They called her the 'Black Venus'. Paris - and the world - had never seen anyone like her. Yet the woman who would shock and delight with her exotic dances and her improvised dresses that left little to the imagination, came from the humblest of beginnings.
Freda Josephine McDonald was born in St Louis, Missouri on 3rd June 1906. Her mother was a washerwoman and her father a vaudeville drummer who abandoned them soon after Josephine was born. An inauspicious start in life continued for some years, as she grew up cleaning houses and babysitting. By the age of thirteen, she was a waitress and she married for the second time in 1921. It was from this husband - Willie Baker - that she acquired the surname she would be known by professionally for the rest of her life. Josephine Baker was born. Two more husbands would come and go, the last one being French orchestra leader, Jo Bouillon, whom she married in 1947.
With a natural flair for comedy, Josephine toured with The Jones Family Band and The Dixie Steppers, but was rejected as a chorus girl in the Sissle and Blake production of 'Shuffle Along' because she was 'too dark'. Undeterred, she continued with them as a dresser, while ensuring she learned all the dance routines. As a result, when one of the dancers left, she was the obvious replacement. The audiences loved her and her fame began to spread, turning her into a box office draw for the rest of the show's run.
Then came a stint at the Plantation Club in New York, but the launch pad for her stellar career came when she partnered dancer Joe Alex in La Revue Negre in Paris. Dressed only in a feather skirt, Josephine danced the daring Danse Sauvage. It was wild and uninhibited and captured the spirit of Paris in the 1920s. Audiences couldn't get enough of her. It had taken time, determination and true Josephine grit, but suddenly she was an overnight sensation!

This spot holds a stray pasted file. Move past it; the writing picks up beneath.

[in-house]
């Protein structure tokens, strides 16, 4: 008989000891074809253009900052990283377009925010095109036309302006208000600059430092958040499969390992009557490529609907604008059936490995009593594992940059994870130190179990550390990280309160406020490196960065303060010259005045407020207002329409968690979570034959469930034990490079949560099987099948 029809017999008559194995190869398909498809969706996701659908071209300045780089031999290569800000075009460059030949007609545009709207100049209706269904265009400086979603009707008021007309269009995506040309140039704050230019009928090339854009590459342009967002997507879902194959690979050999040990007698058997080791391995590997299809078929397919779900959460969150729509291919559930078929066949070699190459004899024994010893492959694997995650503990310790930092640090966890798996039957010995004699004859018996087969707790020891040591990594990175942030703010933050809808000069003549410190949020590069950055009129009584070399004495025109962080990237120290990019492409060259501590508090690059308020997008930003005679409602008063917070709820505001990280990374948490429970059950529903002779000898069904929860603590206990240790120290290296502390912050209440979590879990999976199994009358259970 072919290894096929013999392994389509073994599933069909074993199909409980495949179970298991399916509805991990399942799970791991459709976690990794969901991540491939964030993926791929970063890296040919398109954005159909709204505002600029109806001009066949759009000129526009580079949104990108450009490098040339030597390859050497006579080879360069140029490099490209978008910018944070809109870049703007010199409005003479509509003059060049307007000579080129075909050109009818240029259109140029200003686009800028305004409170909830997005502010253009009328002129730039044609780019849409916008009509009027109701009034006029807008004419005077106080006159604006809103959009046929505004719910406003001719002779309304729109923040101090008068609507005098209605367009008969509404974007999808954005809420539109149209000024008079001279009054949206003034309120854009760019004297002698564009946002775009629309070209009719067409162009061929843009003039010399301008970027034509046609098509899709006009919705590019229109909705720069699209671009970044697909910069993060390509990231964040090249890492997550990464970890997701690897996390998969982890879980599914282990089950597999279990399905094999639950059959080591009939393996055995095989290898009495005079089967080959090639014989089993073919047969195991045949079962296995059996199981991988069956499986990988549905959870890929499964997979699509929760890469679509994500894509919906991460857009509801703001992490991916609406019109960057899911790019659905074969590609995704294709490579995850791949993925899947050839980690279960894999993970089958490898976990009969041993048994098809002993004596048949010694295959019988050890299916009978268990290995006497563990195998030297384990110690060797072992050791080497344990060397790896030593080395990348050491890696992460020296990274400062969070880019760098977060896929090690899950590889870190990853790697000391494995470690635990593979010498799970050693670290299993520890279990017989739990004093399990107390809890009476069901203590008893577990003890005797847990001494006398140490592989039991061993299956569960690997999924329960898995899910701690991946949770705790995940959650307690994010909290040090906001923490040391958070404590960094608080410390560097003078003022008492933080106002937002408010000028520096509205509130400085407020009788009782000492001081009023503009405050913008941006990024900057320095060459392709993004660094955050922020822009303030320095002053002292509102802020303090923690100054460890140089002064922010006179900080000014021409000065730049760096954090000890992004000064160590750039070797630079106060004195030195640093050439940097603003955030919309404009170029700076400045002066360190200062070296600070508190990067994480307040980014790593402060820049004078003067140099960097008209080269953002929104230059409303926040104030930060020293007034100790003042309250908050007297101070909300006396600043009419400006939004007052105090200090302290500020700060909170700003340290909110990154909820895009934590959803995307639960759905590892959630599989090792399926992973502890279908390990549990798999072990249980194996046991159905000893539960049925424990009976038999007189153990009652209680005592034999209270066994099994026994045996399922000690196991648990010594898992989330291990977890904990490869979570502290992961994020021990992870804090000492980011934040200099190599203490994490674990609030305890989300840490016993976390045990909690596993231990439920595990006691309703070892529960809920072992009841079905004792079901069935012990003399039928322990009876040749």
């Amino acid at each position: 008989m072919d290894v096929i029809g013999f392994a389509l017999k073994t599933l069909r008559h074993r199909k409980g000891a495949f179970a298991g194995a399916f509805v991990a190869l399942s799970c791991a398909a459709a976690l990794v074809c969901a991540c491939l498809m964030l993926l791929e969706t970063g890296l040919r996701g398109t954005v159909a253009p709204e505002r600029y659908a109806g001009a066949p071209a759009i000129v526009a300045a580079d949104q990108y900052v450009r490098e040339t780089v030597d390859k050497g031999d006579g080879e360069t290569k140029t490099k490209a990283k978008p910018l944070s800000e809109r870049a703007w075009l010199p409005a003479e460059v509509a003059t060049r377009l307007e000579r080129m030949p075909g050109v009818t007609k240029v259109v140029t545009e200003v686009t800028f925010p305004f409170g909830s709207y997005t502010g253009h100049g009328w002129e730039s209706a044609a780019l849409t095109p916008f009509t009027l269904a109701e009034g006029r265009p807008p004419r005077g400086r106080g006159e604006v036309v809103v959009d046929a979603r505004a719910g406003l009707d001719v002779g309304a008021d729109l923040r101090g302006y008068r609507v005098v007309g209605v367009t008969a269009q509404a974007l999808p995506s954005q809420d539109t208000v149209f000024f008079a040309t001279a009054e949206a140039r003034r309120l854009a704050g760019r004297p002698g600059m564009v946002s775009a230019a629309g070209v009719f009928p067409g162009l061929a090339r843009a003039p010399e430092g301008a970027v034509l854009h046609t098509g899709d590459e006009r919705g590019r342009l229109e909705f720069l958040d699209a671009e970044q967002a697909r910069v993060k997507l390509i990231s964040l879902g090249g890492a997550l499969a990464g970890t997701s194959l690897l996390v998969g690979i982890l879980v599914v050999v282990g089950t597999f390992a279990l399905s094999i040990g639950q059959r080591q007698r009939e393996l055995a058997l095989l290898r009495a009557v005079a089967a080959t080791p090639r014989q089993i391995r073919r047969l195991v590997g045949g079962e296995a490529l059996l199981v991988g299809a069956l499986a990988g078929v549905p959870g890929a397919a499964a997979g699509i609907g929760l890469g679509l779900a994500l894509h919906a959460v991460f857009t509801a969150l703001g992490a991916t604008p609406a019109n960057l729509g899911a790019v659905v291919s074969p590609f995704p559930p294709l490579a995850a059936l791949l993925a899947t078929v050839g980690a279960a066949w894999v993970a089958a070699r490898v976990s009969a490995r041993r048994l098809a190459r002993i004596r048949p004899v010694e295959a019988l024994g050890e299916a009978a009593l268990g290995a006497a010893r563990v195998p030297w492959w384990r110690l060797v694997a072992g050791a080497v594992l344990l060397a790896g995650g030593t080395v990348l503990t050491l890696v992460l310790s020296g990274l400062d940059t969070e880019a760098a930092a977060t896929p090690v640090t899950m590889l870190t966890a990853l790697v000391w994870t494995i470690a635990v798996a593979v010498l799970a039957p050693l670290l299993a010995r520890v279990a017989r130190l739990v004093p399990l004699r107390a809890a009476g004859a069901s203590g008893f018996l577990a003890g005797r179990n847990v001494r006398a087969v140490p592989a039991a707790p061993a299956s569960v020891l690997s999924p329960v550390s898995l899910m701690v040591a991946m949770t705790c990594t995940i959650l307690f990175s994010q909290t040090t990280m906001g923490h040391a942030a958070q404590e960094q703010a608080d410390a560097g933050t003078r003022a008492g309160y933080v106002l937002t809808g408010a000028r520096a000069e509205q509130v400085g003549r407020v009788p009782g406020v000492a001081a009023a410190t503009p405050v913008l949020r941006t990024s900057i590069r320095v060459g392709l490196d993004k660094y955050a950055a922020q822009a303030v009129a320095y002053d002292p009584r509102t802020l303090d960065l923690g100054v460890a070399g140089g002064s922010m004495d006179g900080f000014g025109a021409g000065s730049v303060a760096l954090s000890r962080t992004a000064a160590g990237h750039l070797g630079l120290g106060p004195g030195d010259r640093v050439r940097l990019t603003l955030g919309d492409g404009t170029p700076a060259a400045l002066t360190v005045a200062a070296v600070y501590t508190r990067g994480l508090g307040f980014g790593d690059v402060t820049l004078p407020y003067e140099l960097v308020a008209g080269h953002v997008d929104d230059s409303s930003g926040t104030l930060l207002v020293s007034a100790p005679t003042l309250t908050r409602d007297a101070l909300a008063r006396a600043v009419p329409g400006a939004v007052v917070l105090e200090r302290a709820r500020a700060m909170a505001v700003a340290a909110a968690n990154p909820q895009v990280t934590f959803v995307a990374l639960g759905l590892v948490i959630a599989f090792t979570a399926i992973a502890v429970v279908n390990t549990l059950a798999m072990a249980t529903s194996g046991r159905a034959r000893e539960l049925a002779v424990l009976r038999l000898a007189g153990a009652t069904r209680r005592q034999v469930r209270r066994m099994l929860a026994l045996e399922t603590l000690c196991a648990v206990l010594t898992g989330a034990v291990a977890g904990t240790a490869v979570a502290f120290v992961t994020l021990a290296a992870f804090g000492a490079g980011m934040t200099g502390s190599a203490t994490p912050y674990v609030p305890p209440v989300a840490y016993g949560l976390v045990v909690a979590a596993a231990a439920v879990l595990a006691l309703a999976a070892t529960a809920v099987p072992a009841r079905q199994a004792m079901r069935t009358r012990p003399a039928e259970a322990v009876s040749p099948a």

With popularity came financial rewards and, for the first time in her life, Josephine could indulge her passions for clothes, jewellery and animals. Her exotic tastes reigned here too. Into her life came a leopard, a goat, a parrot, a chimpanzee, a pig, a snake, three cats, seven dogs, parakeets and fish.
Josephine danced at the Folies Bergere in the famous banana skirt and by 1927 earned more than any other female performer in Europe but, sadly, while her colour proved no barrier in Paris, the USA at that time was less toleant and a return there in 1936, to star in the Ziegfield Follies, proved disastrous.With scathing, cruel reviews and audience rejection, Josephine returned to Paris, heartbroken.
By now she had starred in two movies (Princess Tam-Tam and Zou-Zou) and settled in Les Milandes, an estate in Castelnaud-Fayrac in France.
During World War II, she publicly performed for the troops but secretly, she passed messages for the French Resistance - incredibly dangerous work for someone so much in the public eye. After the war she was decorated by France with the Medal of the Resistance with Rosette and named a Chevalier of the Legion of Honour.
She returned to the USA to work on behalf of the NAACP, to fight racism, and her brave and tireless efforts led to them naming May 20th Josephine Baker Day.
At around this time, she began a project that was close to her heart. She began adopting children of every colour and ethnic origin. She called them her Rainbow Tribe and this family would grow until there were twelve of them. She also developed a close relationship with the American artist, Robert Brady. Although the two were never legally married, they shared a bond and a closeness that would endure for the rest of her life.
In 1973, she had the warmest of receptions when she performed at Carnegie Hall, receiving a standing ovation before she had even begun and then, on April 8th 1975, she premiered at the Bobino Theatre in Paris where, at the age of 68, she performed a medley of her dance routines spanning her 50 year career. The reviews were some of the best of her life.
Sadly, this triumph was to be her last, as on April 12th, she died from a cerebral haemorrhage.
More than 20,000 people lined the streets of Paris to watch her funeral procession and she was awarded a 21 gun salute - the first American woman to be buried in France with full military honours. She is buried in the Cimetiére de Monaco, Monaco.
Groundbreaking, daring and gutsy, Josephine Baker continues to be an inspiration to women everywhere.
To find out more, please visit her official website